Skip to main content

Jim Curious: A Voyage to the Heart of the Sea in 3-D Vision by Matthias Picard

Jim Curious : A Voyage to the Heart of the Sea in 3-D Vision by Matthias Picard is, no pun intended, amazingly immersive! While I have seen a handful of 3-D kid's books over the course of my career, they have mostly been a movie tie-in or activity book and not worth my time or money. Jim Curious is a genuine picture book with a wordless narrative that takes readers on a wonderful journey. Picard's thick-lined pen and ink illustrations look almost like wood-cuts and, once the 3-D glasses are on (2 pair are included in a sturdy envelope glued into the back of the book assuring safe storage - another problem in the lesser 3-D kid's books) they almost make you feel like you are watching an old, black and white movie.

Jim Curious leaves his house in a clunky diving suit and heads to the sea. One he is submerged, the illustrations become 3-D. While Jim's adventures are clearly fantastical (there is no air supply attached to his suit) Picard forgoes a magical undersea world for a realistic one that is cluttered with human detritus, initially.
Very quickly, though, Jim is gliding through kelp beds, the seaweed almost swaying as it appears through the 3-D glasses. As with 3-D movies, the illustrations in Jim Curious are thoughtfully composed to maximize the effect of the glasses.

It almost seems as the illustrations are moving at time, as in the gif above. Jim makes his way deeper and deeper, into the dark depths where he encounters bioluminescent fish swirling and writhing all around him.

The illustrations look like the those above and below, when seen without the 3-D glasses. You can read the book without them, but it definitely is markedly better with them.

 Jim makes his way to a sunken city and down a flight of stairs to an increasingly strange, abstract world where he finds a door in the floor. Opening it, the entire sea drains out in a massive whirl pool. Finding himself in a barren, dry world, Jim follows the whirlpool and jumps through the door in the floor. The final 4 pages are a gatefold spread that opens to a wonderful surprise!

Souce: Review Copy


Popular posts from this blog

Made by Dad: 67 Blueprints for Making Cool Stuff - Projects You Can Build For (and With) Kids! by Scott Bedford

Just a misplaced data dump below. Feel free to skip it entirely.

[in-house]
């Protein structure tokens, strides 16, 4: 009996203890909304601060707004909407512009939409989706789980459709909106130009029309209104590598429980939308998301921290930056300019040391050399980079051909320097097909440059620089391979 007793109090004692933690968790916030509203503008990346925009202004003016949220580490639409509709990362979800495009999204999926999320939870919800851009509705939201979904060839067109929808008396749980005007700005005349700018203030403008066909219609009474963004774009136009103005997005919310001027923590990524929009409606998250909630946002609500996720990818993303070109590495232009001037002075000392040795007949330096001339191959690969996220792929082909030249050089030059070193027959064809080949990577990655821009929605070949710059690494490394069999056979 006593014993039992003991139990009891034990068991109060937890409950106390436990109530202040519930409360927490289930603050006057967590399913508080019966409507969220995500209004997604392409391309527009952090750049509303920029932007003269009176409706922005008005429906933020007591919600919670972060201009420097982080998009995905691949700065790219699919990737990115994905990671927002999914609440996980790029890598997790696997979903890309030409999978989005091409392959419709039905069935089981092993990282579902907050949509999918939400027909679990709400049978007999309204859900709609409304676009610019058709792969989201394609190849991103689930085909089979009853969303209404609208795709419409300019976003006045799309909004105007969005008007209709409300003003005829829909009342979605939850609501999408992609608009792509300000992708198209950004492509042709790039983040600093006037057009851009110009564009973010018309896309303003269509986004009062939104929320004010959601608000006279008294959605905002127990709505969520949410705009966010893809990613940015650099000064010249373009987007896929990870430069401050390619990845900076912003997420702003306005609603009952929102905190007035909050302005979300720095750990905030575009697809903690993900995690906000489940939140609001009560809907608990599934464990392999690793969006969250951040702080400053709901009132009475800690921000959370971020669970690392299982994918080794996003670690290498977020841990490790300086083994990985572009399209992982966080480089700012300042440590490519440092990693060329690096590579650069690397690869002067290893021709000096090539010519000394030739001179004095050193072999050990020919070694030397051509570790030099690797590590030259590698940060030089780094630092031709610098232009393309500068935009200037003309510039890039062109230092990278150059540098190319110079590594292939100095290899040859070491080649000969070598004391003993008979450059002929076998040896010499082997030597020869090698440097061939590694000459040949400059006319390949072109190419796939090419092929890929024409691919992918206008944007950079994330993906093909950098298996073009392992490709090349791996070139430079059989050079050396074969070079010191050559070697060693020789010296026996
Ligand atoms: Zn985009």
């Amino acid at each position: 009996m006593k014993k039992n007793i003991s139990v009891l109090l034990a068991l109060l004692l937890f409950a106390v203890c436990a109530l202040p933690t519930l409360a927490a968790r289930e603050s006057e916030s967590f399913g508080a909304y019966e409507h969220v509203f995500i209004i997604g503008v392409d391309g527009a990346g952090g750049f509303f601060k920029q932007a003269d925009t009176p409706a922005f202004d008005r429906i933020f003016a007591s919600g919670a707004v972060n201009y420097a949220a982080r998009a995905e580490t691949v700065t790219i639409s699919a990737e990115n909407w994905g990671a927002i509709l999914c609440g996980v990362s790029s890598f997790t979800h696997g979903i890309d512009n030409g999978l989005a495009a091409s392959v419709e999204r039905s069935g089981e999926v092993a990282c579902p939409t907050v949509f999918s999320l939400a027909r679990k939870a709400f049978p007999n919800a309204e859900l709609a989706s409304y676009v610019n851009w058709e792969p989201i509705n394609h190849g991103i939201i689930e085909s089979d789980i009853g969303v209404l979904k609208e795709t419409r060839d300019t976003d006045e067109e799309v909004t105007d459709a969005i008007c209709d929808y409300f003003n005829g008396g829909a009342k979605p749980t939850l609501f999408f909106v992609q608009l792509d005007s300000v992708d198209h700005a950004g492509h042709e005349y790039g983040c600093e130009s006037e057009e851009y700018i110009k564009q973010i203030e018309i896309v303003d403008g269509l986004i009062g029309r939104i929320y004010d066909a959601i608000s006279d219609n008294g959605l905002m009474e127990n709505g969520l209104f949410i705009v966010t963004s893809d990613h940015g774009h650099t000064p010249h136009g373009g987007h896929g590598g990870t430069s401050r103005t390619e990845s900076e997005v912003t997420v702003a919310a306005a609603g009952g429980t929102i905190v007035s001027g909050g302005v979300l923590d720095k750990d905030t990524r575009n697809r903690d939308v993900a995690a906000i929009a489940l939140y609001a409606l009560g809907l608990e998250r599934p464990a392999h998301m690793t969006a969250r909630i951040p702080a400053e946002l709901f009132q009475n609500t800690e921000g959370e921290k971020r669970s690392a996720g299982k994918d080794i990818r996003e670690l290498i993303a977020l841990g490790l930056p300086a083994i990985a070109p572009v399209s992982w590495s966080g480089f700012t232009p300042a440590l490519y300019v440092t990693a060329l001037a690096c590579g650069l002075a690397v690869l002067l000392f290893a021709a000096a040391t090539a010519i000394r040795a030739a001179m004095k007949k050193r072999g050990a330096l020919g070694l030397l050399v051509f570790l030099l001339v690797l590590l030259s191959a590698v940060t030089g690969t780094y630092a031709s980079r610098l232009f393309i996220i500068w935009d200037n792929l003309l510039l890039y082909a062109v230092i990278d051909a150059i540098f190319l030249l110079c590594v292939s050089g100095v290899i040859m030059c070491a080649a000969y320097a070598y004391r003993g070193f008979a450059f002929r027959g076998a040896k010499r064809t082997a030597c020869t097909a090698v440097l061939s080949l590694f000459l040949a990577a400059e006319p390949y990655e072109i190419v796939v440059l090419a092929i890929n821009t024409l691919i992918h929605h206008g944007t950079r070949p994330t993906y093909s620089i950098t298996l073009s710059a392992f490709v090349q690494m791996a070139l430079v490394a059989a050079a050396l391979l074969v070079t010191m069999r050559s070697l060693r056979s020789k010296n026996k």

On his personal website, Scott Bedforddescribes himself as an "Award Winning Online Creative Professional" working within the advertising and design industry. What is more interesting (and applicable here) is how hisWhat I Made website came to be. While sitting in a Starbucks with his restless young sons, trying to enjoy his latte, Bedford created something out of coffee stir sticks that ended up keeping his boys entertained, finishing his coffee in peace and sparking (re-sparking, really) his creative drive and reminding him of the "enormous joy gained from making things, even simple things, and that this joy is not the complexity or quality of the finished project but in the process of making itself. On Bedford'sWhat I Made website, he even shares Six Cool Coffee Shop Crafts for Kidsthat you can try out next time you want to enjoy your coffee and your kids are making that difficult. I've shared two below - be sure to check out the website and see the rest!


POP-UP: Everything You Need to Know to Create Your Own Pop-Up Book, paper engineering by Ruth Wickings, illustrations by Frances Castle RL: All ages

POP-UP:  Everything You Need to Know to Create Your Own Pop-Up Book with paper engineering by Ruth Wickings and illustrations by Frances Castle is THE COOLEST BOOK EVER!!!  I know that I haven't dedicated much time to pop-up books here, but they have always held a special place in my heart, and the phrase "paper engineering" is a favorite of mine. Although I didn't know what it was at the time, I did go through a paper engineering phase when I was ten or so. I would sneak off to the back of the classroom during independent work periods and go to town on the construction paper and glue and make these little free-standing dioramas. A huge fan of The Muppet Show (the original), I reconstructed the all-baby orchestra from an episode, drawing and coloring each baby and his/her instrument then gluing them onto a 3D orchestra section I had crafted out of brown construction paper.  I also made a 3D version of Snidely Whiplash throwing Nell off a cliff with Dudley Do-Right wa…

The Seeing Stick, written by Jane Yolen, illustrated by Daniela J Terrazini

The Seeing Stick is an original Chinese fairy tale written by the prolific (and prolifically award winning) Jane Yolen. First published in 1977 with illustrations by Remy Charlip (author and illustrator of the brilliantly fun picture book Fortunately and friend and muse to Brian Selznick, who asked him to pose as George Méliès while he was working on the Caldecott winning The Invention of Hugo CabretThe Seeing Stick was reissued with new illustrations by Daniela J. Terrazini in 2009. I have not seen Charlip's version, but Terrazini's is a beautiful work of art and the book itself is yet another magnificently packaged book published by Running Press, the house that brought us Steven Arntson's The Wikkeling, yet another superbly and uniquely packaged children's book with artwork by Terrazini. Interestingly, both The Wikkeling and The Seeing Stick were designed by Frances J Soo Ping Chow.

The Seeing Stick begins, "Once in the ancient walled citadel of Peking there l…